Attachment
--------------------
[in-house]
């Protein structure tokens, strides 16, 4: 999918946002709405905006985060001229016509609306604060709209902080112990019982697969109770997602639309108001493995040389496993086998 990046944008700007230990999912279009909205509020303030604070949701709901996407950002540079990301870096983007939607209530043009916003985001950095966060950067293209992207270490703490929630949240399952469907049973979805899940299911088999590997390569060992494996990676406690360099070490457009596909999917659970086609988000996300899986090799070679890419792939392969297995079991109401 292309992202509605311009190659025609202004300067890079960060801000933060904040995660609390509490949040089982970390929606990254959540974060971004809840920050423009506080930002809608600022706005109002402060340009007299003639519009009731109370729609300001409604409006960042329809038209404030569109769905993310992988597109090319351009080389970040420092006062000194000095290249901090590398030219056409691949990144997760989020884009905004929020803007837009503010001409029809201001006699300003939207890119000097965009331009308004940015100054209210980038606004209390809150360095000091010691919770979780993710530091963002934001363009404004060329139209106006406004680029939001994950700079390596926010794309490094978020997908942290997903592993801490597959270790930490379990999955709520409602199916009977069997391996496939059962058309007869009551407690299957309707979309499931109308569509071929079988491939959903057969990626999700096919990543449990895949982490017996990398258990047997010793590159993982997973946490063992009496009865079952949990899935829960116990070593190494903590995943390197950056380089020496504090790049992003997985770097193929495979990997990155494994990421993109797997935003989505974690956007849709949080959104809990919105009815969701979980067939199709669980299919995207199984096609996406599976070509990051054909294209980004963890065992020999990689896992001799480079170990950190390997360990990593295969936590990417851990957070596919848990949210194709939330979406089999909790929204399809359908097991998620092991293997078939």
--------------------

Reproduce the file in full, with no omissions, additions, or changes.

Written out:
[in-house]
């Protein structure tokens, strides 16, 4: 999918946002709405905006985060001229016509609306604060709209902080112990019982697969109770997602639309108001493995040389496993086998 990046944008700007230990999912279009909205509020303030604070949701709901996407950002540079990301870096983007939607209530043009916003985001950095966060950067293209992207270490703490929630949240399952469907049973979805899940299911088999590997390569060992494996990676406690360099070490457009596909999917659970086609988000996300899986090799070679890419792939392969297995079991109401 292309992202509605311009190659025609202004300067890079960060801000933060904040995660609390509490949040089982970390929606990254959540974060971004809840920050423009506080930002809608600022706005109002402060340009007299003639519009009731109370729609300001409604409006960042329809038209404030569109769905993310992988597109090319351009080389970040420092006062000194000095290249901090590398030219056409691949990144997760989020884009905004929020803007837009503010001409029809201001006699300003939207890119000097965009331009308004940015100054209210980038606004209390809150360095000091010691919770979780993710530091963002934001363009404004060329139209106006406004680029939001994950700079390596926010794309490094978020997908942290997903592993801490597959270790930490379990999955709520409602199916009977069997391996496939059962058309007869009551407690299957309707979309499931109308569509071929079988491939959903057969990626999700096919990543449990895949982490017996990398258990047997010793590159993982997973946490063992009496009865079952949990899935829960116990070593190494903590995943390197950056380089020496504090790049992003997985770097193929495979990997990155494994990421993109797997935003989505974690956007849709949080959104809990919105009815969701979980067939199709669980299919995207199984096609996406599976070509990051054909294209980004963890065992020999990689896992001799480079170990950190390997360990990593295969936590990417851990957070596919848990949210194709939330979406089999909790929204399809359908097991998620092991293997078939």